This article was originally published on Information Management.
A new kind of manufacturing company is emerging that leverages big data and analytics for a unified view of the supply chain. This new approach provides supply chain insights that enable these organizations to respond quickly and decisively to changing conditions despite geographically dispersed suppliers and customers. And yet at the same time, they can also pursue long-term opportunities by identifying products, parts and components across all the data sources where supply and demand spans states, countries and continents.
No matter the supply chain model, customers expect quality service, on-time delivery and the right product every time, which can be challenging if an organization manages erratic supply and demand on a global basis.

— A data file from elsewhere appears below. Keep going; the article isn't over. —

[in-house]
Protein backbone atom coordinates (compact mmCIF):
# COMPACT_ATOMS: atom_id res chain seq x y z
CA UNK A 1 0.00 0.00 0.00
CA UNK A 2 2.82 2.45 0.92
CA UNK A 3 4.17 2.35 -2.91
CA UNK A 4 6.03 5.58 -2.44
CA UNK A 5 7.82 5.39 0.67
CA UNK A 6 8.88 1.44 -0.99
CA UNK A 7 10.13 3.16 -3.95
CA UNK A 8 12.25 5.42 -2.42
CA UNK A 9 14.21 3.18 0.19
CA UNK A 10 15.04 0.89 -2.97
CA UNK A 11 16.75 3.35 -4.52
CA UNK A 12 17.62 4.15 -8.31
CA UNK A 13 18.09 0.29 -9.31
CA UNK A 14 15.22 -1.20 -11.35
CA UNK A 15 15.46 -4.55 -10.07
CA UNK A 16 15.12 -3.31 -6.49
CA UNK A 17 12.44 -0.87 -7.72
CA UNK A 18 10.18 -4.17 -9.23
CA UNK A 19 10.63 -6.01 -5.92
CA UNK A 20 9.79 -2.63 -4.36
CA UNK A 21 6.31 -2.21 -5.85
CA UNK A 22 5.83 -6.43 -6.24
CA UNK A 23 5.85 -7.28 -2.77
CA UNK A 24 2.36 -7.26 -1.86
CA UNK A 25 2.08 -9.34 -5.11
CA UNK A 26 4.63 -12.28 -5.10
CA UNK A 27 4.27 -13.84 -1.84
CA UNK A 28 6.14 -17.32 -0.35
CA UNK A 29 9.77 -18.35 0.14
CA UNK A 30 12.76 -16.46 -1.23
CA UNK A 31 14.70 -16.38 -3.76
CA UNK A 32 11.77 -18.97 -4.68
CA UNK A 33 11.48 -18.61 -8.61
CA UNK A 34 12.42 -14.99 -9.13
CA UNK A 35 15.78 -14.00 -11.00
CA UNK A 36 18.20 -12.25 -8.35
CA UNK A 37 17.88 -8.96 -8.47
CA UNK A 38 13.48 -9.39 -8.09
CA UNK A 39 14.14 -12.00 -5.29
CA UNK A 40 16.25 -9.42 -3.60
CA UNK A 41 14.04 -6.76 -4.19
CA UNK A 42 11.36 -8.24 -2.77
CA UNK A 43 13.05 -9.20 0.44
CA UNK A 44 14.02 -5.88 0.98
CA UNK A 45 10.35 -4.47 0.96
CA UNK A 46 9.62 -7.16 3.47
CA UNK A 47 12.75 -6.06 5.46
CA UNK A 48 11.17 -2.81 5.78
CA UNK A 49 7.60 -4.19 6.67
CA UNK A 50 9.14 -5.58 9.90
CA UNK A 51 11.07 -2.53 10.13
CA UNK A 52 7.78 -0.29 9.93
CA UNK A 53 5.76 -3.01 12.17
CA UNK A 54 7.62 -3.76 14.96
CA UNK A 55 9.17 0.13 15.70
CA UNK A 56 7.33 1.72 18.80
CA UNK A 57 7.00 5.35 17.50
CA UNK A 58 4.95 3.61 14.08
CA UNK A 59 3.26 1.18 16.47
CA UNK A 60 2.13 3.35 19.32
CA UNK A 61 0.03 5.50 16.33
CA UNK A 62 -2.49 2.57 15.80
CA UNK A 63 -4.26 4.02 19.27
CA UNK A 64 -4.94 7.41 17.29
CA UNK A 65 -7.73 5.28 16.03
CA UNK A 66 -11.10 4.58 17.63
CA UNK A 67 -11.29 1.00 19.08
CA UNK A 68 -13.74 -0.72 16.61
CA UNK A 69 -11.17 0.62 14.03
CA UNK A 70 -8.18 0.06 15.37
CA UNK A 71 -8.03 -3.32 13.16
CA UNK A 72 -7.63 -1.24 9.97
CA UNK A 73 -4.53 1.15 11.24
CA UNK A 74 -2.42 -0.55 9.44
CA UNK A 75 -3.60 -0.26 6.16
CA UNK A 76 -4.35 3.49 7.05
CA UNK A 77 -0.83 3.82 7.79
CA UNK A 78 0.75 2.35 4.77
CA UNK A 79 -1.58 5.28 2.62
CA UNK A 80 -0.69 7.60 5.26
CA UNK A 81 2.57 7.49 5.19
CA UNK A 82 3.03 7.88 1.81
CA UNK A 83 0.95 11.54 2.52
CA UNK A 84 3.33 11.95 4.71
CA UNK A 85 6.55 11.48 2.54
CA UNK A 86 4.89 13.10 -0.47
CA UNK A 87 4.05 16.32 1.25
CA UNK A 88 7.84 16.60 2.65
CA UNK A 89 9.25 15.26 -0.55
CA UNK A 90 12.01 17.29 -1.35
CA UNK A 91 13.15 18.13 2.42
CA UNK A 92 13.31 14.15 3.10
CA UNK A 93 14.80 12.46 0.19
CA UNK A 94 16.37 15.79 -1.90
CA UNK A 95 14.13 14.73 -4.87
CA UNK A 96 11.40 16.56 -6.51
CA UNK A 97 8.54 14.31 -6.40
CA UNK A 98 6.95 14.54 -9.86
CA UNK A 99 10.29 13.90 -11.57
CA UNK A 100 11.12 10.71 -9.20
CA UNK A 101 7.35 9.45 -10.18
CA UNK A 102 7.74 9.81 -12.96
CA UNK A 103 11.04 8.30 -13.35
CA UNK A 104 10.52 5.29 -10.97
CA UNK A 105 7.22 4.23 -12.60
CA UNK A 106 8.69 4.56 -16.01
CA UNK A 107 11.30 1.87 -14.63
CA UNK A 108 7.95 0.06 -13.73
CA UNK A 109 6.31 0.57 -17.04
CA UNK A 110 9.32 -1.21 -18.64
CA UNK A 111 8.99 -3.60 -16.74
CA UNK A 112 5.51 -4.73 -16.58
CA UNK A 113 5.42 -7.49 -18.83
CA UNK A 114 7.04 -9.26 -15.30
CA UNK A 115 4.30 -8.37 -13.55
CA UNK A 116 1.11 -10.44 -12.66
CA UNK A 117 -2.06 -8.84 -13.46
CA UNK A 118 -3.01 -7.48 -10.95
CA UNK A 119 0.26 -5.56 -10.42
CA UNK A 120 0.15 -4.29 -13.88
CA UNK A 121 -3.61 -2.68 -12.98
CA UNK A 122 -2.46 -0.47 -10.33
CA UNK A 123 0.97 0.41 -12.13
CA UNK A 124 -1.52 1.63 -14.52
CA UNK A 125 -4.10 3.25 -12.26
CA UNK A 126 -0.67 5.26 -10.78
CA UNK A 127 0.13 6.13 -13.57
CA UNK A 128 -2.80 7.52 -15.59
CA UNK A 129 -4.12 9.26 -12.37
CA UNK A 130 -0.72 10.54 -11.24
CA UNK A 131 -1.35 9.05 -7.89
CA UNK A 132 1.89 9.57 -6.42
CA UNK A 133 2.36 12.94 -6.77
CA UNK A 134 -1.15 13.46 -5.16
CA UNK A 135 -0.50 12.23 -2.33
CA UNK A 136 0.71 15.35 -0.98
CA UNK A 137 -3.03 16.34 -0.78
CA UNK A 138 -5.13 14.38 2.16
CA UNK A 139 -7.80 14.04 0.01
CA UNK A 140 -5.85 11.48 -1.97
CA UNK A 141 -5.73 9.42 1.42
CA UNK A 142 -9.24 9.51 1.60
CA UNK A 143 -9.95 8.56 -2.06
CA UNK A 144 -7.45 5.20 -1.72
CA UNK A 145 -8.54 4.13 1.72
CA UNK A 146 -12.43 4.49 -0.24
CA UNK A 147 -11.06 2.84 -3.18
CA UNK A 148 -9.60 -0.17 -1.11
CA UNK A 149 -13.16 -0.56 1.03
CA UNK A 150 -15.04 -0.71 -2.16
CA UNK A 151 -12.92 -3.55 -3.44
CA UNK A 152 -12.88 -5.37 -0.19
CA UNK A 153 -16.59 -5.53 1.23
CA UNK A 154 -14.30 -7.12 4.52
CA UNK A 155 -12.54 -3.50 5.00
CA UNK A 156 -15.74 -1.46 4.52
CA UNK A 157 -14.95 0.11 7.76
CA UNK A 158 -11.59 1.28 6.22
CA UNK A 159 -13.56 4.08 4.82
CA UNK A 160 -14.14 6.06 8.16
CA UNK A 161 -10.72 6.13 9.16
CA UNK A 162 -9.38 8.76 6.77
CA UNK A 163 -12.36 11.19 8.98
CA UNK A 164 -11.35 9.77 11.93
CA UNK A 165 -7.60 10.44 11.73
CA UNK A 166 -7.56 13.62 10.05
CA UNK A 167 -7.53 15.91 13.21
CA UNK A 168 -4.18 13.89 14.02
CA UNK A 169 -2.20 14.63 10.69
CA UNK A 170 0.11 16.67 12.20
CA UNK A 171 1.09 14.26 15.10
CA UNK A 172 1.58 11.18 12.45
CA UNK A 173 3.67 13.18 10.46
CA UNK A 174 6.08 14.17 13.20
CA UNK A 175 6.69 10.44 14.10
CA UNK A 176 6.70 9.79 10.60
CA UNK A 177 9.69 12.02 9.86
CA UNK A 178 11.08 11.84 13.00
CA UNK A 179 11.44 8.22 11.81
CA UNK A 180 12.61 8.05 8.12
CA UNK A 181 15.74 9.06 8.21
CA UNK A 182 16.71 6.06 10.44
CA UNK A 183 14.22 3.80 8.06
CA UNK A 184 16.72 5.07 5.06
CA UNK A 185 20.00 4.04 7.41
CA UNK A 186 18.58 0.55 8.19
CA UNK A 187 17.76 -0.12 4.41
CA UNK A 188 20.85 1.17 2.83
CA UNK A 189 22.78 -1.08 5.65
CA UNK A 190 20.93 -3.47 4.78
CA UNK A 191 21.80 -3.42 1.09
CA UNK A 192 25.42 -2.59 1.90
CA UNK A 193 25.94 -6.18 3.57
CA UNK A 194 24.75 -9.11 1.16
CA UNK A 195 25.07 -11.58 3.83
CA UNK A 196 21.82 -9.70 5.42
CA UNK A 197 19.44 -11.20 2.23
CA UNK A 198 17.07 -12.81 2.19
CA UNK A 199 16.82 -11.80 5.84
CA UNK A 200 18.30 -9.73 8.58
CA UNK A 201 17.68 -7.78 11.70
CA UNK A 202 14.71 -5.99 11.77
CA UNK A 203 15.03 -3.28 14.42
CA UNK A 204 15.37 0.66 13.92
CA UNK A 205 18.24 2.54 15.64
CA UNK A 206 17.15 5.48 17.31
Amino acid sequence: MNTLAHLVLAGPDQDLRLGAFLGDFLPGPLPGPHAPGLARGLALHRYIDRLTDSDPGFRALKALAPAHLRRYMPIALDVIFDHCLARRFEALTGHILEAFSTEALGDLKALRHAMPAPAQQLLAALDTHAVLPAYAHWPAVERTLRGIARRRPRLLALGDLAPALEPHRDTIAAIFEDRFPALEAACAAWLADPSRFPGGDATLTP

For most organizations, products consist of numerous parts that move through the enterprise and its network of suppliers, creating a need for parts logistics. Every part number within the organization takes on a life of its own and every department must have access to all the information surrounding it.
As organizations build new products, and service existing ones, they need cohesive and comprehensive visibility for a unified view of the entire supply chain. This approach helps organizations optimize their supply chain and increase responsiveness by focusing on achieving greater visibility into products and parts inventory. Organizations that focus on these objectives can tighten the gaps in their supply chain and enhance their overall operations.
Supply Chain Unification
A unified view of the supply chain connects the enterprise and suppliers seamlessly to various applications and databases—such as enterprise resource planning, a data warehouse and customer relationship management systems.
This connected environment helps organizations keep abreast of the manufacturing process and supply chain management, and share relevant information across design, engineering, procurement, quality control and more. From understanding customer needs to building requirements, product prototyping and selling products, everything is streamlined and simplified across disparate systems.